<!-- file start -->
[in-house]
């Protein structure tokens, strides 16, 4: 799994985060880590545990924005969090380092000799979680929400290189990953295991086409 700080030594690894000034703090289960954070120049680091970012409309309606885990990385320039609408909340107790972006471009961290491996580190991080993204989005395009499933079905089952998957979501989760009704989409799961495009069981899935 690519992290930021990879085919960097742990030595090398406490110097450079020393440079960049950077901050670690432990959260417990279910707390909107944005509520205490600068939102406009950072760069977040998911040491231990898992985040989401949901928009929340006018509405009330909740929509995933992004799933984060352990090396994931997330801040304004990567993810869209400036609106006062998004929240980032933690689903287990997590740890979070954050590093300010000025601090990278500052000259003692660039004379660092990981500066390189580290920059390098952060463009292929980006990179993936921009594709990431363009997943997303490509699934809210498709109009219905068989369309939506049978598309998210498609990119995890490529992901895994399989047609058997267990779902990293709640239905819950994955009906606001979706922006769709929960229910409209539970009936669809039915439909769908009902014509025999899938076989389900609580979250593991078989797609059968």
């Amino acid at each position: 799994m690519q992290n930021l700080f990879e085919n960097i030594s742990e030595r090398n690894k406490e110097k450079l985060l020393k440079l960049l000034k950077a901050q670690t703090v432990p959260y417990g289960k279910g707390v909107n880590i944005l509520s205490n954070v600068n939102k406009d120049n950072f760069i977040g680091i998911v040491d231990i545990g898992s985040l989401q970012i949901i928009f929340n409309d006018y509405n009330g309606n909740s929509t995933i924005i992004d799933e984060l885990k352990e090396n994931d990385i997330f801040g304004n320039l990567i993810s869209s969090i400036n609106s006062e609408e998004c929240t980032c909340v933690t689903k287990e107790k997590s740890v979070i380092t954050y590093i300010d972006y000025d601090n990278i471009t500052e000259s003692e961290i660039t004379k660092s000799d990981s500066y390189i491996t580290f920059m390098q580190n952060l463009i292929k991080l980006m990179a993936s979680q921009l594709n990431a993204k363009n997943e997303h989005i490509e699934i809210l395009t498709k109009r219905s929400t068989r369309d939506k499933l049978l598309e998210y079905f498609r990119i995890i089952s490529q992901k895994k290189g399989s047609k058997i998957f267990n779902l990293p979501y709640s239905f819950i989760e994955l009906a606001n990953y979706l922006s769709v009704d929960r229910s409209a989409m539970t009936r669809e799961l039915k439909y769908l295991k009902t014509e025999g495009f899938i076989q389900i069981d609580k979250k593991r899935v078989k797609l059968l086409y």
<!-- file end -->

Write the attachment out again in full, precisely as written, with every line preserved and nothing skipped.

[in-house]
């Protein structure tokens, strides 16, 4: 799994985060880590545990924005969090380092000799979680929400290189990953295991086409 700080030594690894000034703090289960954070120049680091970012409309309606885990990385320039609408909340107790972006471009961290491996580190991080993204989005395009499933079905089952998957979501989760009704989409799961495009069981899935 690519992290930021990879085919960097742990030595090398406490110097450079020393440079960049950077901050670690432990959260417990279910707390909107944005509520205490600068939102406009950072760069977040998911040491231990898992985040989401949901928009929340006018509405009330909740929509995933992004799933984060352990090396994931997330801040304004990567993810869209400036609106006062998004929240980032933690689903287990997590740890979070954050590093300010000025601090990278500052000259003692660039004379660092990981500066390189580290920059390098952060463009292929980006990179993936921009594709990431363009997943997303490509699934809210498709109009219905068989369309939506049978598309998210498609990119995890490529992901895994399989047609058997267990779902990293709640239905819950994955009906606001979706922006769709929960229910409209539970009936669809039915439909769908009902014509025999899938076989389900609580979250593991078989797609059968």
């Amino acid at each position: 799994m690519q992290n930021l700080f990879e085919n960097i030594s742990e030595r090398n690894k406490e110097k450079l985060l020393k440079l960049l000034k950077a901050q670690t703090v432990p959260y417990g289960k279910g707390v909107n880590i944005l509520s205490n954070v600068n939102k406009d120049n950072f760069i977040g680091i998911v040491d231990i545990g898992s985040l989401q970012i949901i928009f929340n409309d006018y509405n009330g309606n909740s929509t995933i924005i992004d799933e984060l885990k352990e090396n994931d990385i997330f801040g304004n320039l990567i993810s869209s969090i400036n609106s006062e609408e998004c929240t980032c909340v933690t689903k287990e107790k997590s740890v979070i380092t954050y590093i300010d972006y000025d601090n990278i471009t500052e000259s003692e961290i660039t004379k660092s000799d990981s500066y390189i491996t580290f920059m390098q580190n952060l463009i292929k991080l980006m990179a993936s979680q921009l594709n990431a993204k363009n997943e997303h989005i490509e699934i809210l395009t498709k109009r219905s929400t068989r369309d939506k499933l049978l598309e998210y079905f498609r990119i995890i089952s490529q992901k895994k290189g399989s047609k058997i998957f267990n779902l990293p979501y709640s239905f819950i989760e994955l009906a606001n990953y979706l922006s769709v009704d929960r229910s409209a989409m539970t009936r669809e799961l039915k439909y769908l295991k009902t014509e025999g495009f899938i076989q389900i069981d609580k979250k593991r899935v078989k797609l059968l086409y």